Due to the ongoing pandemic, Prince Philip and his wife, Queen Elizabeth II, have spent what is described as an unprecedented amount of time together.
However, according to the latest reports, Prince Philip’s unconventional ways of doing things and his strong personality might have led to a disagreement with The Queen.
In an official statement released by Buckingham, it was revealed that after Philip and The Queen’s Scottish vacation, they would be staying in a protective bubble in Balmoral.
Prince Philip was not happy about the news because he did not want to go to Windsor or Balmoral. Instead, he asked to stay at Sandringham, but he was told that it is impossible because there are not enough royal staff members to create two bubbles 130-miles apart.
Note that it requires a staff of 24 people working in two teams of 12 on three weeks on and three weeks off and one week in quarantine for “The Queen’s Bubble.”
The Queen did come up with a compromise. They decided to stay at Wood Farm before returning together to Windsor.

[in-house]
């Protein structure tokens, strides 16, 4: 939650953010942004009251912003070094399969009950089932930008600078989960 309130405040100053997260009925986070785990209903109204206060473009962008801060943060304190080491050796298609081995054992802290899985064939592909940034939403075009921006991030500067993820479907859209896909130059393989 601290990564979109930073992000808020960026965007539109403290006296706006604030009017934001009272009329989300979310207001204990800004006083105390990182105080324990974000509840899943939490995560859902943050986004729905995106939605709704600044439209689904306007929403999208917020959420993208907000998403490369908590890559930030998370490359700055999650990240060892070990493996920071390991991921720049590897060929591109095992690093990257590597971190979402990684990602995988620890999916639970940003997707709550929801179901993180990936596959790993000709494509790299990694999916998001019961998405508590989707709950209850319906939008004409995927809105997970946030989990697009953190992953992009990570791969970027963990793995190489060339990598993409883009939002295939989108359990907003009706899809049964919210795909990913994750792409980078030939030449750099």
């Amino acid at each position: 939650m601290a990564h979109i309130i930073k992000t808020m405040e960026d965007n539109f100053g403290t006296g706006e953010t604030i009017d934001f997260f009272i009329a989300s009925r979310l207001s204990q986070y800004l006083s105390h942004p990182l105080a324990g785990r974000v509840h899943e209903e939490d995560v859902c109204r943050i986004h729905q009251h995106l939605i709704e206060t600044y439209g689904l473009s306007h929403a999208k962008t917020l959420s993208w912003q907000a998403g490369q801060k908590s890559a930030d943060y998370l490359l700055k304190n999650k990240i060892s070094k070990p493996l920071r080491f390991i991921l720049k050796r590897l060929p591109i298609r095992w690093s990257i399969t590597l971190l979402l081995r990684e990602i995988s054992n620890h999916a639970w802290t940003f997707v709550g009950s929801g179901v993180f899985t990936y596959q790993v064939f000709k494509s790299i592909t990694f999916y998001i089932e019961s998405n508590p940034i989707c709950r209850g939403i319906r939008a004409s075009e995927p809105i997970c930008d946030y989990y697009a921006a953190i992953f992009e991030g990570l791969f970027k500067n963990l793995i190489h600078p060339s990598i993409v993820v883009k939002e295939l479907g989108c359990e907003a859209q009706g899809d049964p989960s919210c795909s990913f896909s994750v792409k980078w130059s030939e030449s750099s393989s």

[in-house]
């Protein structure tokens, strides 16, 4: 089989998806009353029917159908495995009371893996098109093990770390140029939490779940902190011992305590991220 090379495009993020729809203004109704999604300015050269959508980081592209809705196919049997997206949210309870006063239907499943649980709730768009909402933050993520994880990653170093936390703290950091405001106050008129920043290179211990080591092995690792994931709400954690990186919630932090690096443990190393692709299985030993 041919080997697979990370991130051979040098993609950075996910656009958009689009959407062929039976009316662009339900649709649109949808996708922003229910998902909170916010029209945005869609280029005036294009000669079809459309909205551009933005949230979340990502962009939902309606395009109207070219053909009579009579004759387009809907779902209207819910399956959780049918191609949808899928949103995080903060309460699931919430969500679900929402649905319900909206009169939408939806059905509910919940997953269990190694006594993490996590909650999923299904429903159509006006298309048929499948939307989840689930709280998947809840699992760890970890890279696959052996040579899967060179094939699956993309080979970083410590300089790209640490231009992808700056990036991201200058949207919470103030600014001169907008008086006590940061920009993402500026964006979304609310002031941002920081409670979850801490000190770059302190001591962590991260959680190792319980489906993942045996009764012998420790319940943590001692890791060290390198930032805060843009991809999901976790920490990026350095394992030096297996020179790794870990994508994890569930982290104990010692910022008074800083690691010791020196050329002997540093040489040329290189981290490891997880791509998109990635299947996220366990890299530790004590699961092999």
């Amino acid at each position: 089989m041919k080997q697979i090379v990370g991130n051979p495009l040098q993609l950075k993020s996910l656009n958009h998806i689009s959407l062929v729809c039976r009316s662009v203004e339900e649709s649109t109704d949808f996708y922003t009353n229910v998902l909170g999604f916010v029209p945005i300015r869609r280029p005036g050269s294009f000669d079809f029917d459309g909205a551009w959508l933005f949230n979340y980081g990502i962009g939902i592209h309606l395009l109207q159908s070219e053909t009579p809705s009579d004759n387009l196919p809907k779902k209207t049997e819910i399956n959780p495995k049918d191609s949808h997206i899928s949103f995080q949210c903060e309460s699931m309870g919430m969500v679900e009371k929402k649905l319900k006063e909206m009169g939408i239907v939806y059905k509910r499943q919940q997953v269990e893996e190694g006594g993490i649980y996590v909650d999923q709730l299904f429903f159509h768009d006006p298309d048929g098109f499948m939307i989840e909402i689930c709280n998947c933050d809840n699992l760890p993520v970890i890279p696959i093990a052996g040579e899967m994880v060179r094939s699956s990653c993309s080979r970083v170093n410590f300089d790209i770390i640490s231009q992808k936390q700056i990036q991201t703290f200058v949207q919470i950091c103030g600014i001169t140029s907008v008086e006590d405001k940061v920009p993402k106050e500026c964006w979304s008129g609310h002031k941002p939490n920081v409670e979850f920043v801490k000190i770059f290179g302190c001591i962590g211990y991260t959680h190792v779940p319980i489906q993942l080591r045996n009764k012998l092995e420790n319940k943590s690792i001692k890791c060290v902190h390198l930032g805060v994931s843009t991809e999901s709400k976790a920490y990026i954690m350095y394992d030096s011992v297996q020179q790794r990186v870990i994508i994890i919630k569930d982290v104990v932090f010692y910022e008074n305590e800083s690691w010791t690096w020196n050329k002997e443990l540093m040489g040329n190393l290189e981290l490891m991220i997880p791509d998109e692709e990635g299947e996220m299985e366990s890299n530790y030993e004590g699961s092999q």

A source explained: “Philip didn’t want to go to Balmoral and doesn’t want to go to Windsor. But there is not enough staff to make two bubbles, so he is being made to go. It makes far more sense to keep them together.”
Royal expert Joe Little, the managing editor of Majesty magazine, said the pandemic had been some kind of a “blessing” for the couple who has been married for 73 years.
He explained: “This must be the longest they’ve been under the same roof for many years, I would say. But it’s an opportunity for them in their later years to reconnect.”
He also revealed that their very different personalities make this lengthy romance work. He continued: “The Queen is a much more laid-back character, while the duke has never suffered fools gladly. The Queen is much less confrontational, so I suppose they are opposites in many ways, but clearly, the chemistry has worked for them as they are now in the 73rd year of marriage, so that itself is quite remarkable.”
Little then stated: “They have said publicly at times of wedding anniversaries; it’s tolerance in abundance and plenty of patience as well. I suppose for them, perhaps it’s always been a case of absence makes the heart grow fonder. They would go through periods of not really seeing much of each other.”
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